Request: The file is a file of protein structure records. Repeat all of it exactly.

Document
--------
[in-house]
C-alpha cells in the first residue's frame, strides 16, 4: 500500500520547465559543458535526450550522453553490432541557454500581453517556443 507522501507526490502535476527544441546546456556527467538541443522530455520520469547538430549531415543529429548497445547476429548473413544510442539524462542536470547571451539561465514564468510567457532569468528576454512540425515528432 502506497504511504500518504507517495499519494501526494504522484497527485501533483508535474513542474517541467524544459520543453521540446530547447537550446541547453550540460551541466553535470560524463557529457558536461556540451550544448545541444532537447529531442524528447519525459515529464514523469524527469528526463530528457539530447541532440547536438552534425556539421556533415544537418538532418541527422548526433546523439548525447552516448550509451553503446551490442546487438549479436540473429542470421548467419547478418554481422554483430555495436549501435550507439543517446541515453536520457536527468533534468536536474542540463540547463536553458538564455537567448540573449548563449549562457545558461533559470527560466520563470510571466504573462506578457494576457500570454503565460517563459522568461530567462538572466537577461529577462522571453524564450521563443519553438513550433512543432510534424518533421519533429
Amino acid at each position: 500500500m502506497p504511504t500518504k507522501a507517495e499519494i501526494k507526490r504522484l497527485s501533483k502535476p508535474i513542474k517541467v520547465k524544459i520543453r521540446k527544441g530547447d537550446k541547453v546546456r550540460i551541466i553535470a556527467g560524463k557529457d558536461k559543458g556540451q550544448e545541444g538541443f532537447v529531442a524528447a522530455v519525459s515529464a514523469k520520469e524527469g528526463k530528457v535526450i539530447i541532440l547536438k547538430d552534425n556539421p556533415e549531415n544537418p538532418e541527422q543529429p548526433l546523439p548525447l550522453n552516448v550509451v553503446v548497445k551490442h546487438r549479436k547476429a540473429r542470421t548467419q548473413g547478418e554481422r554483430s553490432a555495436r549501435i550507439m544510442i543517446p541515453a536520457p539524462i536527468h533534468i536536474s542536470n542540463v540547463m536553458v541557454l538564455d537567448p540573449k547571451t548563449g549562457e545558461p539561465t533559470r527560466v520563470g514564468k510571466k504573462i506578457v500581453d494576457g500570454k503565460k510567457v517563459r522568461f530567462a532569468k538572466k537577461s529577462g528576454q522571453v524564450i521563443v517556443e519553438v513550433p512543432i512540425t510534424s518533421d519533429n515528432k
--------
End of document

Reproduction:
[in-house]
C-alpha cells in the first residue's frame, strides 16, 4: 500500500520547465559543458535526450550522453553490432541557454500581453517556443 507522501507526490502535476527544441546546456556527467538541443522530455520520469547538430549531415543529429548497445547476429548473413544510442539524462542536470547571451539561465514564468510567457532569468528576454512540425515528432 502506497504511504500518504507517495499519494501526494504522484497527485501533483508535474513542474517541467524544459520543453521540446530547447537550446541547453550540460551541466553535470560524463557529457558536461556540451550544448545541444532537447529531442524528447519525459515529464514523469524527469528526463530528457539530447541532440547536438552534425556539421556533415544537418538532418541527422548526433546523439548525447552516448550509451553503446551490442546487438549479436540473429542470421548467419547478418554481422554483430555495436549501435550507439543517446541515453536520457536527468533534468536536474542540463540547463536553458538564455537567448540573449548563449549562457545558461533559470527560466520563470510571466504573462506578457494576457500570454503565460517563459522568461530567462538572466537577461529577462522571453524564450521563443519553438513550433512543432510534424518533421519533429
Amino acid at each position: 500500500m502506497p504511504t500518504k507522501a507517495e499519494i501526494k507526490r504522484l497527485s501533483k502535476p508535474i513542474k517541467v520547465k524544459i520543453r521540446k527544441g530547447d537550446k541547453v546546456r550540460i551541466i553535470a556527467g560524463k557529457d558536461k559543458g556540451q550544448e545541444g538541443f532537447v529531442a524528447a522530455v519525459s515529464a514523469k520520469e524527469g528526463k530528457v535526450i539530447i541532440l547536438k547538430d552534425n556539421p556533415e549531415n544537418p538532418e541527422q543529429p548526433l546523439p548525447l550522453n552516448v550509451v553503446v548497445k551490442h546487438r549479436k547476429a540473429r542470421t548467419q548473413g547478418e554481422r554483430s553490432a555495436r549501435i550507439m544510442i543517446p541515453a536520457p539524462i536527468h533534468i536536474s542536470n542540463v540547463m536553458v541557454l538564455d537567448p540573449k547571451t548563449g549562457e545558461p539561465t533559470r527560466v520563470g514564468k510571466k504573462i506578457v500581453d494576457g500570454k503565460k510567457v517563459r522568461f530567462a532569468k538572466k537577461s529577462g528576454q522571453v524564450i521563443v517556443e519553438v513550433p512543432i512540425t510534424s518533421d519533429n515528432k